He recalls the words of his father, “There is no such thing as barren soil, only barren minds,” because Davide knew in his heart that had the farmers been privileged with a good education, or had access to valuable information, they would be able to do better and escape from their poverty. He saw the importance of knowledge and how this has empowered his parents, both public school teachers, to improve their family’s social station. He swore to himself that he would learn agriculture and hopefully one day come back and impart knowledge gained from his studies to the farmers of Argao.

Dr. Davide worked his way through college as a student laborer. He obtained his BS Agriculture degree in 1957 from the College of Agriculture in UP Los Baños. He pursued a M.Sc. in Plant Pathology from Oklahoma State University which was followed by a PhD in Nematology-Plant Pathology from North Carolina State University.

In 1966, he assumed the post of Assistant Professor of Plant Pathology at the UP Los Baños and dedicated 16 years of his life studying Philippine plant parasitic nematodes. He is referred to as the “Father of Plant Nematology” by his colleagues in recognition of his more than a hundred scientific papers on studies that have been published in scientific journals here and abroad. His book on “Studies on Nematodes Affecting Bananas in the Philippines” remains the foremost reference for scientists and employees of the world’s biggest banana producers.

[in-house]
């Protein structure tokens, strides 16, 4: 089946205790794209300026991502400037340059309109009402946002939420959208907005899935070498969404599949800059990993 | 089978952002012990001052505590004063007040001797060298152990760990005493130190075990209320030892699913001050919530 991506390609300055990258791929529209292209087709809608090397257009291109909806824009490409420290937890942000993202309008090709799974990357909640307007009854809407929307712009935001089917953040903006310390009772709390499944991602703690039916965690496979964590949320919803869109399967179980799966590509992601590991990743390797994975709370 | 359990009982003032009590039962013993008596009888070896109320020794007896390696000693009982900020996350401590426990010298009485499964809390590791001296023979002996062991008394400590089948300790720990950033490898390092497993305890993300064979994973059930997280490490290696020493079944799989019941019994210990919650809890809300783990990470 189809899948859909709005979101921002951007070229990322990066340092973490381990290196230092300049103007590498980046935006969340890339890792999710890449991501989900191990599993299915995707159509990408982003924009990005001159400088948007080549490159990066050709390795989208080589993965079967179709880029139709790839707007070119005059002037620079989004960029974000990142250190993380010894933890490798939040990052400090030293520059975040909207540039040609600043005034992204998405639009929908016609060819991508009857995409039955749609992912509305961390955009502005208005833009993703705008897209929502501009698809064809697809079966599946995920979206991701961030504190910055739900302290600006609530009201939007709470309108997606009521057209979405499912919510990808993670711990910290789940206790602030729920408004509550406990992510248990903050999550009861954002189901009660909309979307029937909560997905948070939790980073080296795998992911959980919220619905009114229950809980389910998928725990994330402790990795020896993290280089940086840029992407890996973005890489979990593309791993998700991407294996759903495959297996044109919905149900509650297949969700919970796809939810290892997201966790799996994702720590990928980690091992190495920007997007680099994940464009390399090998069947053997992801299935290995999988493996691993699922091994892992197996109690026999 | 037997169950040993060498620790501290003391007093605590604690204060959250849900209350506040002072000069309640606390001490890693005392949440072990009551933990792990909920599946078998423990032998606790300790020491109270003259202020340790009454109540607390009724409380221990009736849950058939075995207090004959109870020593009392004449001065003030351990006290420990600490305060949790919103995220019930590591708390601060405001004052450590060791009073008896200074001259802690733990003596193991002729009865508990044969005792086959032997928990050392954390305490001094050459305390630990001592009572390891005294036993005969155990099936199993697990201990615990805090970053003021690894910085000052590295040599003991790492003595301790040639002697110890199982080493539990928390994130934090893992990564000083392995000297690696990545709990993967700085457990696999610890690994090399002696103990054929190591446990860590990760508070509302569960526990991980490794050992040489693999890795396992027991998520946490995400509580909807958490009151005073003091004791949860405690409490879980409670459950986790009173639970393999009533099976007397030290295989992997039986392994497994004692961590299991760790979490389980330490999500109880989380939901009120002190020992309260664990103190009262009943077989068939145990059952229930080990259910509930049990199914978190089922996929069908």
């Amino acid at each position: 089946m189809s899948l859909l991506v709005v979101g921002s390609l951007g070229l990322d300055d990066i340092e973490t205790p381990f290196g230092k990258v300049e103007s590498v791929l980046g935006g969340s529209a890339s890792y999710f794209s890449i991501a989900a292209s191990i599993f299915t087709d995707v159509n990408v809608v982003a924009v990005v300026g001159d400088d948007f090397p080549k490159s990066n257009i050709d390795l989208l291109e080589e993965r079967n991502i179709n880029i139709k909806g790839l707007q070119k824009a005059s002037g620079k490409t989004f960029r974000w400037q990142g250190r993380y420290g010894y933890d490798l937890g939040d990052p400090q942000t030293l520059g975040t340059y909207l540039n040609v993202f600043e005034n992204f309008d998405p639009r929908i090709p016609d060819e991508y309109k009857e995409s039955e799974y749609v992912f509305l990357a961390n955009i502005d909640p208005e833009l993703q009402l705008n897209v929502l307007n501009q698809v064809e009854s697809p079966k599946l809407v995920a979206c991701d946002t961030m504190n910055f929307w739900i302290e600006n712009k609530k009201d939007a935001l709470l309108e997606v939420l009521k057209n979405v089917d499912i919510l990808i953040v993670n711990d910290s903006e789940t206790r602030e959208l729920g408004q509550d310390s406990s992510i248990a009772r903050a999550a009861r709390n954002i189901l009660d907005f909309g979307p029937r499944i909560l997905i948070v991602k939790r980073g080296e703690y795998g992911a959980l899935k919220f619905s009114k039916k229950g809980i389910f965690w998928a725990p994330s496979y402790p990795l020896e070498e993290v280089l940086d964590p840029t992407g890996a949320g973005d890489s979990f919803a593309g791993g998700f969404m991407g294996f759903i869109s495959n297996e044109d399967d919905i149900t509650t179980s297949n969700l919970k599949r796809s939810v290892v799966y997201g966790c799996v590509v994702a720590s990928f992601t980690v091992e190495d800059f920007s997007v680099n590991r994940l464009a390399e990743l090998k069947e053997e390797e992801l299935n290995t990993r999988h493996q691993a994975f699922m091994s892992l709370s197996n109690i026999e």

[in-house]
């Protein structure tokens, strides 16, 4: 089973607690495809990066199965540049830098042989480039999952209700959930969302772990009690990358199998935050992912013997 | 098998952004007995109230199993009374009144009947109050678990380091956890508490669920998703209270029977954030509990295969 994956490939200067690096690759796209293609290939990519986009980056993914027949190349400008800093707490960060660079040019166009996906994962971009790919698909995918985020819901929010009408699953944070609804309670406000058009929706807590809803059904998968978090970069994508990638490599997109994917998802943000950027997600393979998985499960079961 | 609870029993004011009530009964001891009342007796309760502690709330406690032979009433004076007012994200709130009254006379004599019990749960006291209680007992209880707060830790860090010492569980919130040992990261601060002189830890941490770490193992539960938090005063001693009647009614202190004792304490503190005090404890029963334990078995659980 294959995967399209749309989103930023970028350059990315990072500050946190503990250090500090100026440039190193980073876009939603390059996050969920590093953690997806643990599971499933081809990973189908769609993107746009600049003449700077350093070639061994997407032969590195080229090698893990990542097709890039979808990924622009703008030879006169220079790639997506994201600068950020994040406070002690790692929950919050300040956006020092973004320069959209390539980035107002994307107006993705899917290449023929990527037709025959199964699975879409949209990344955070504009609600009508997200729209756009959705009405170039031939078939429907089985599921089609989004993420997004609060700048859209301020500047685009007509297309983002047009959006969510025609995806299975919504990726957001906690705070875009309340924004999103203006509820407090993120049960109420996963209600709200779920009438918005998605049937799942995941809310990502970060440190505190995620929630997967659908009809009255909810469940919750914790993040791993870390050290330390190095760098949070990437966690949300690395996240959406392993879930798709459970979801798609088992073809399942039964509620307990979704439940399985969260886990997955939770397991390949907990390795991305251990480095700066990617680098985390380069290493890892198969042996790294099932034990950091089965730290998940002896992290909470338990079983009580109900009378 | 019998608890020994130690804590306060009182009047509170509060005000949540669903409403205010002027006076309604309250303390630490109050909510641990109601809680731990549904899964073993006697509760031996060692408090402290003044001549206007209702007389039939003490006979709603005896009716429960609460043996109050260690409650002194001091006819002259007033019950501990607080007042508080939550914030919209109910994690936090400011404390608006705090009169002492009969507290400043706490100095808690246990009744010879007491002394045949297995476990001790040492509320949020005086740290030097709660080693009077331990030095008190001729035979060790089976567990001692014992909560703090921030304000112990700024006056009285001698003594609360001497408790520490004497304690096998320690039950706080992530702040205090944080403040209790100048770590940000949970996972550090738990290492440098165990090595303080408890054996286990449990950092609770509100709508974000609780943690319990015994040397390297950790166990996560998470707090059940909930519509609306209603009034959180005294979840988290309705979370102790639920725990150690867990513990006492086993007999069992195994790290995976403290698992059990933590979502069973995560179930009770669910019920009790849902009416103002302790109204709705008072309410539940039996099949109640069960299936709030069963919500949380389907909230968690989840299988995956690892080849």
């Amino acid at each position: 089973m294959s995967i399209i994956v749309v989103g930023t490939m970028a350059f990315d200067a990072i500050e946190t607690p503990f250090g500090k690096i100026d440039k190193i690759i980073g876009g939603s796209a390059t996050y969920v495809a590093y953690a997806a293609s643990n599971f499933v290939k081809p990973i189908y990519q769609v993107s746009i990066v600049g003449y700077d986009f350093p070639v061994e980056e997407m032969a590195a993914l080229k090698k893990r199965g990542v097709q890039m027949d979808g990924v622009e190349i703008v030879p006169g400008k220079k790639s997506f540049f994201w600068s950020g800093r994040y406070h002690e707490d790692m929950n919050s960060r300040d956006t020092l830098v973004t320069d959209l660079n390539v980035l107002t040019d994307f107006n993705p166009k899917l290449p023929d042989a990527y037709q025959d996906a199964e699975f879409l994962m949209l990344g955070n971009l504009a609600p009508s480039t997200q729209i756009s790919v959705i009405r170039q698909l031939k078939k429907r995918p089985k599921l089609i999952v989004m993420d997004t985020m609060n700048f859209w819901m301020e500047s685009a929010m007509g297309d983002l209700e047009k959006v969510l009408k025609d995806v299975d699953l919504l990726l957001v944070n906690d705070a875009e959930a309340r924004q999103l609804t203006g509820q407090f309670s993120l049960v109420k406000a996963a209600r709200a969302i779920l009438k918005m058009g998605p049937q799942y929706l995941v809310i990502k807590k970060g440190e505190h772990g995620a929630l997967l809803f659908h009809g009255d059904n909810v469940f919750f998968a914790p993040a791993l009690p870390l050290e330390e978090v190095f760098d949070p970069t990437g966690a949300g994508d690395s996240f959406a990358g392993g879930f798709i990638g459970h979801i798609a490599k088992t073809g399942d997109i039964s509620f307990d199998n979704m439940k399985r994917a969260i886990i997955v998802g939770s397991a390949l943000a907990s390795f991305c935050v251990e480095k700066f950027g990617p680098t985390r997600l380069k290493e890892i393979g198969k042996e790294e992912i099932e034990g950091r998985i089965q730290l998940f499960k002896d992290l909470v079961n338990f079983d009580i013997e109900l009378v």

Davide developed BIOACT, the first Philippine biological control agent that has been proven effective against nematode pests attacking vegetables, banana, potato, citrus, pineapple, rice and other crops. A smart and practical substitute for highly toxic and expensive chemical nematicides, the product has been sold in the country as well as in Australia and Germany. The BIOACT market has an estimated value of over US$85 billion. Sadly the university’s naive attitude toward patent laws practically gave the technology away. It is now patented in other territories, with the university having no patent rights to benefit the inventor and the university. The UPLB now has a pending agreement that would finally allow royalties to be paid to the university.

Dr. Davide who was never driven by the promise of fame and fortune, just continued to do good science and went on to discover nine other economically important nematodes that could be controlled by BIOACT.